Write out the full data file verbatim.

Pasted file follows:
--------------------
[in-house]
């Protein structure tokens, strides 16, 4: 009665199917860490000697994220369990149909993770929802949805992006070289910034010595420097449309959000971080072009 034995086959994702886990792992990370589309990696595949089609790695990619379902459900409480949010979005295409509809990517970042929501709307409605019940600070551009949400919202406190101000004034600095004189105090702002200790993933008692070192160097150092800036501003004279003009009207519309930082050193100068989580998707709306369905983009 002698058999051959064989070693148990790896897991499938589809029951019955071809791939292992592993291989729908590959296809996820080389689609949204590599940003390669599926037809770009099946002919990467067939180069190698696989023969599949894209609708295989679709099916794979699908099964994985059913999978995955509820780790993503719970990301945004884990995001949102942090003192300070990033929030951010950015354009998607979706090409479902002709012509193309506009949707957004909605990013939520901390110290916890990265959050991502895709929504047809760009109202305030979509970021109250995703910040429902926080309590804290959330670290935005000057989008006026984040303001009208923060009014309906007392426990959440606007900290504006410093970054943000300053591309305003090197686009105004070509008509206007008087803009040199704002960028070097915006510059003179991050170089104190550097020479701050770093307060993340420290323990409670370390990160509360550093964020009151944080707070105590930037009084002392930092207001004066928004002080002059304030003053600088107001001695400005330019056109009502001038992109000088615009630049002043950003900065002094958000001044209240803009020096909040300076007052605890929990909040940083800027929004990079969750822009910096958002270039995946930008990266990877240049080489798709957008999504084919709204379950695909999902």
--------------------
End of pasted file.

[in-house]
């Protein structure tokens, strides 16, 4: 009665199917860490000697994220369990149909993770929802949805992006070289910034010595420097449309959000971080072009 034995086959994702886990792992990370589309990696595949089609790695990619379902459900409480949010979005295409509809990517970042929501709307409605019940600070551009949400919202406190101000004034600095004189105090702002200790993933008692070192160097150092800036501003004279003009009207519309930082050193100068989580998707709306369905983009 002698058999051959064989070693148990790896897991499938589809029951019955071809791939292992592993291989729908590959296809996820080389689609949204590599940003390669599926037809770009099946002919990467067939180069190698696989023969599949894209609708295989679709099916794979699908099964994985059913999978995955509820780790993503719970990301945004884990995001949102942090003192300070990033929030951010950015354009998607979706090409479902002709012509193309506009949707957004909605990013939520901390110290916890990265959050991502895709929504047809760009109202305030979509970021109250995703910040429902926080309590804290959330670290935005000057989008006026984040303001009208923060009014309906007392426990959440606007900290504006410093970054943000300053591309305003090197686009105004070509008509206007008087803009040199704002960028070097915006510059003179991050170089104190550097020479701050770093307060993340420290323990409670370390990160509360550093964020009151944080707070105590930037009084002392930092207001004066928004002080002059304030003053600088107001001695400005330019056109009502001038992109000088615009630049002043950003900065002094958000001044209240803009020096909040300076007052605890929990909040940083800027929004990079969750822009910096958002270039995946930008990266990877240049080489798709957008999504084919709204379950695909999902």